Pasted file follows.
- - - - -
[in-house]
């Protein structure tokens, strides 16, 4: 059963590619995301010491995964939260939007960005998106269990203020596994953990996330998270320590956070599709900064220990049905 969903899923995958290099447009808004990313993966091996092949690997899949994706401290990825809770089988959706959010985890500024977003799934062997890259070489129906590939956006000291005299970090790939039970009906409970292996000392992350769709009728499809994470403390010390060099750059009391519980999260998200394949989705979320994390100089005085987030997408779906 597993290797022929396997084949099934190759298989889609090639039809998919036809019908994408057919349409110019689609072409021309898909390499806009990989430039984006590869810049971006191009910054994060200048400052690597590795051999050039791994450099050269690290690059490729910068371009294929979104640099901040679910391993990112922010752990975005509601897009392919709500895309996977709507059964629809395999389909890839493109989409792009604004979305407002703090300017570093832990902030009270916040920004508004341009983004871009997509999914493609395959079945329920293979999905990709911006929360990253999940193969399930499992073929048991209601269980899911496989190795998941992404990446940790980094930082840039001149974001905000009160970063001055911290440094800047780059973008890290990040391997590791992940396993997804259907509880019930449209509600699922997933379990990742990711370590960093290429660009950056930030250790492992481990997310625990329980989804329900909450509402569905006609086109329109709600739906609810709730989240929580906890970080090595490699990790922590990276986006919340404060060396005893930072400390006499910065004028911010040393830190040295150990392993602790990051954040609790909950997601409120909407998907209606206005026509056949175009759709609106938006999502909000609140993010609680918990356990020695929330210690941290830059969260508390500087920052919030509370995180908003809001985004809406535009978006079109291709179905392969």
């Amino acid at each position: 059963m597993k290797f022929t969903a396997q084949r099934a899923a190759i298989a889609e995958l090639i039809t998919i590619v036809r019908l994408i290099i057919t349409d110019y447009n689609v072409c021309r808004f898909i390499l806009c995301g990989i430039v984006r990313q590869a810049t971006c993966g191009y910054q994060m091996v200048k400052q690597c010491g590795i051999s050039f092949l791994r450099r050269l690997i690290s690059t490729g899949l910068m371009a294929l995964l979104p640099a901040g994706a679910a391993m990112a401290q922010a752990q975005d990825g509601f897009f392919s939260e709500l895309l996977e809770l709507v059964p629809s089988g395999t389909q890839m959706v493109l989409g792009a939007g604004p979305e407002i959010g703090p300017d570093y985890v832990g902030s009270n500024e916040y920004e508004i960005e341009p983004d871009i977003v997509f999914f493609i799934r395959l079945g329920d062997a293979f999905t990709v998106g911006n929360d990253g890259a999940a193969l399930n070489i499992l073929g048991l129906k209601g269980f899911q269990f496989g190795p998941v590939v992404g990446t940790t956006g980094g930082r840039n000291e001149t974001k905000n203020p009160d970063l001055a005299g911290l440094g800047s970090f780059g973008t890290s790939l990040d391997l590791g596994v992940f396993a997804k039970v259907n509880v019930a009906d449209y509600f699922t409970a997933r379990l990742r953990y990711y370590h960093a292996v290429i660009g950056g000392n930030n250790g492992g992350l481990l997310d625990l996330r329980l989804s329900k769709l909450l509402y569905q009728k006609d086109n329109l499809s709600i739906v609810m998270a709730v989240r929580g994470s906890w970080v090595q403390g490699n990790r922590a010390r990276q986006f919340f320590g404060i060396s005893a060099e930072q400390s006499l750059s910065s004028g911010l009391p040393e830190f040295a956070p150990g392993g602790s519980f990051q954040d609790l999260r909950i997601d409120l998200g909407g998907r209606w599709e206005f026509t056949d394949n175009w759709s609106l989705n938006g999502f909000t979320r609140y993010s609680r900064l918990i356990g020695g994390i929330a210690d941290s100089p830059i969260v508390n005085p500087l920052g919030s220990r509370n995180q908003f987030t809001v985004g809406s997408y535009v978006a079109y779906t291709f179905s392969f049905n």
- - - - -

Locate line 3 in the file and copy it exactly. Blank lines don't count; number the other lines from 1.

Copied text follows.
């Amino acid at each position: 059963m597993k290797f022929t969903a396997q084949r099934a899923a190759i298989a889609e995958l090639i039809t998919i590619v036809r019908l994408i290099i057919t349409d110019y447009n689609v072409c021309r808004f898909i390499l806009c995301g990989i430039v984006r990313q590869a810049t971006c993966g191009y910054q994060m091996v200048k400052q690597c010491g590795i051999s050039f092949l791994r450099r050269l690997i690290s690059t490729g899949l910068m371009a294929l995964l979104p640099a901040g994706a679910a391993m990112a401290q922010a752990q975005d990825g509601f897009f392919s939260e709500l895309l996977e809770l709507v059964p629809s089988g395999t389909q890839m959706v493109l989409g792009a939007g604004p979305e407002i959010g703090p300017d570093y985890v832990g902030s009270n500024e916040y920004e508004i960005e341009p983004d871009i977003v997509f999914f493609i799934r395959l079945g329920d062997a293979f999905t990709v998106g911006n929360d990253g890259a999940a193969l399930n070489i499992l073929g048991l129906k209601g269980f899911q269990f496989g190795p998941v590939v992404g990446t940790t956006g980094g930082r840039n000291e001149t974001k905000n203020p009160d970063l001055a005299g911290l440094g800047s970090f780059g973008t890290s790939l990040d391997l590791g596994v992940f396993a997804k039970v259907n509880v019930a009906d449209y509600f699922t409970a997933r379990l990742r953990y990711y370590h960093a292996v290429i660009g950056g000392n930030n250790g492992g992350l481990l997310d625990l996330r329980l989804s329900k769709l909450l509402y569905q009728k006609d086109n329109l499809s709600i739906v609810m998270a709730v989240r929580g994470s906890w970080v090595q403390g490699n990790r922590a010390r990276q986006f919340f320590g404060i060396s005893a060099e930072q400390s006499l750059s910065s004028g911010l009391p040393e830190f040295a956070p150990g392993g602790s519980f990051q954040d609790l999260r909950i997601d409120l998200g909407g998907r209606w599709e206005f026509t056949d394949n175009w759709s609106l989705n938006g999502f909000t979320r609140y993010s609680r900064l918990i356990g020695g994390i929330a210690d941290s100089p830059i969260v508390n005085p500087l920052g919030s220990r509370n995180q908003f987030t809001v985004g809406s997408y535009v978006a079109y779906t291709f179905s392969f049905n």